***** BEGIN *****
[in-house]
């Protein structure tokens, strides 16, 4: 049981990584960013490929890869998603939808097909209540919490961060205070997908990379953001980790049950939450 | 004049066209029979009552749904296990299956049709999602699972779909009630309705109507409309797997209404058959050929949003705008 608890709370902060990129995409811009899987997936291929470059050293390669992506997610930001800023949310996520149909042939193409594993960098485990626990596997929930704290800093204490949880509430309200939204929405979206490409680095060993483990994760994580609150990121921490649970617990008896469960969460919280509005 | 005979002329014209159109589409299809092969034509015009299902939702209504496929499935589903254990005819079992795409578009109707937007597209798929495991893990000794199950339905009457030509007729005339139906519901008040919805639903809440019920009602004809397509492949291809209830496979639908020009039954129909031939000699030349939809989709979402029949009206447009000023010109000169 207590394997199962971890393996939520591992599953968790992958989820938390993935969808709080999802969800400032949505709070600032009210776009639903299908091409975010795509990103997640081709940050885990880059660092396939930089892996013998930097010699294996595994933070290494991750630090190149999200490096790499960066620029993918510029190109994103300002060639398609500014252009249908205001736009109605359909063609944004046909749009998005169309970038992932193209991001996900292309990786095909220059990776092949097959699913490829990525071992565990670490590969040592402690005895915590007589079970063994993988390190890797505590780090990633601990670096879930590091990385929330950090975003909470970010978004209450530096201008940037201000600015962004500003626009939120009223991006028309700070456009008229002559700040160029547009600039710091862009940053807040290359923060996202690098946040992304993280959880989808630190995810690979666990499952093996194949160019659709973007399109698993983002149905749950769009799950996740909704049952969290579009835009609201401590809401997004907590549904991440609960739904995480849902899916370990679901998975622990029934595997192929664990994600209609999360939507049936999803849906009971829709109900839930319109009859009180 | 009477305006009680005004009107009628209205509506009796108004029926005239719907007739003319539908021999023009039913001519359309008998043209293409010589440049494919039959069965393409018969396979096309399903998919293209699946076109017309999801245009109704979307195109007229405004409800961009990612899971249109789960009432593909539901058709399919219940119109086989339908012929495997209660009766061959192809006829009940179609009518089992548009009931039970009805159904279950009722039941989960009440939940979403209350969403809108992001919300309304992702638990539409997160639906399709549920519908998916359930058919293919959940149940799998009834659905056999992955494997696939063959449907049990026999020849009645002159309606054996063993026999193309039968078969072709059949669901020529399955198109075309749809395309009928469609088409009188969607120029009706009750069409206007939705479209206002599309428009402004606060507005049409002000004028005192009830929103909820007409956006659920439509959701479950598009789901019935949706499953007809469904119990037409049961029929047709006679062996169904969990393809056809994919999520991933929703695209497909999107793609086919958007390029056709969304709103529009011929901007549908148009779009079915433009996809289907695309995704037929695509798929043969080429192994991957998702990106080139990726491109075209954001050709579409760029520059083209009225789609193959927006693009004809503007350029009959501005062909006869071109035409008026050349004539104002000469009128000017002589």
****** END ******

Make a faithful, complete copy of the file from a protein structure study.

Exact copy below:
[in-house]
């Protein structure tokens, strides 16, 4: 049981990584960013490929890869998603939808097909209540919490961060205070997908990379953001980790049950939450 | 004049066209029979009552749904296990299956049709999602699972779909009630309705109507409309797997209404058959050929949003705008 608890709370902060990129995409811009899987997936291929470059050293390669992506997610930001800023949310996520149909042939193409594993960098485990626990596997929930704290800093204490949880509430309200939204929405979206490409680095060993483990994760994580609150990121921490649970617990008896469960969460919280509005 | 005979002329014209159109589409299809092969034509015009299902939702209504496929499935589903254990005819079992795409578009109707937007597209798929495991893990000794199950339905009457030509007729005339139906519901008040919805639903809440019920009602004809397509492949291809209830496979639908020009039954129909031939000699030349939809989709979402029949009206447009000023010109000169 207590394997199962971890393996939520591992599953968790992958989820938390993935969808709080999802969800400032949505709070600032009210776009639903299908091409975010795509990103997640081709940050885990880059660092396939930089892996013998930097010699294996595994933070290494991750630090190149999200490096790499960066620029993918510029190109994103300002060639398609500014252009249908205001736009109605359909063609944004046909749009998005169309970038992932193209991001996900292309990786095909220059990776092949097959699913490829990525071992565990670490590969040592402690005895915590007589079970063994993988390190890797505590780090990633601990670096879930590091990385929330950090975003909470970010978004209450530096201008940037201000600015962004500003626009939120009223991006028309700070456009008229002559700040160029547009600039710091862009940053807040290359923060996202690098946040992304993280959880989808630190995810690979666990499952093996194949160019659709973007399109698993983002149905749950769009799950996740909704049952969290579009835009609201401590809401997004907590549904991440609960739904995480849902899916370990679901998975622990029934595997192929664990994600209609999360939507049936999803849906009971829709109900839930319109009859009180 | 009477305006009680005004009107009628209205509506009796108004029926005239719907007739003319539908021999023009039913001519359309008998043209293409010589440049494919039959069965393409018969396979096309399903998919293209699946076109017309999801245009109704979307195109007229405004409800961009990612899971249109789960009432593909539901058709399919219940119109086989339908012929495997209660009766061959192809006829009940179609009518089992548009009931039970009805159904279950009722039941989960009440939940979403209350969403809108992001919300309304992702638990539409997160639906399709549920519908998916359930058919293919959940149940799998009834659905056999992955494997696939063959449907049990026999020849009645002159309606054996063993026999193309039968078969072709059949669901020529399955198109075309749809395309009928469609088409009188969607120029009706009750069409206007939705479209206002599309428009402004606060507005049409002000004028005192009830929103909820007409956006659920439509959701479950598009789901019935949706499953007809469904119990037409049961029929047709006679062996169904969990393809056809994919999520991933929703695209497909999107793609086919958007390029056709969304709103529009011929901007549908148009779009079915433009996809289907695309995704037929695509798929043969080429192994991957998702990106080139990726491109075209954001050709579409760029520059083209009225789609193959927006693009004809503007350029009959501005062909006869071109035409008026050349004539104002000469009128000017002589």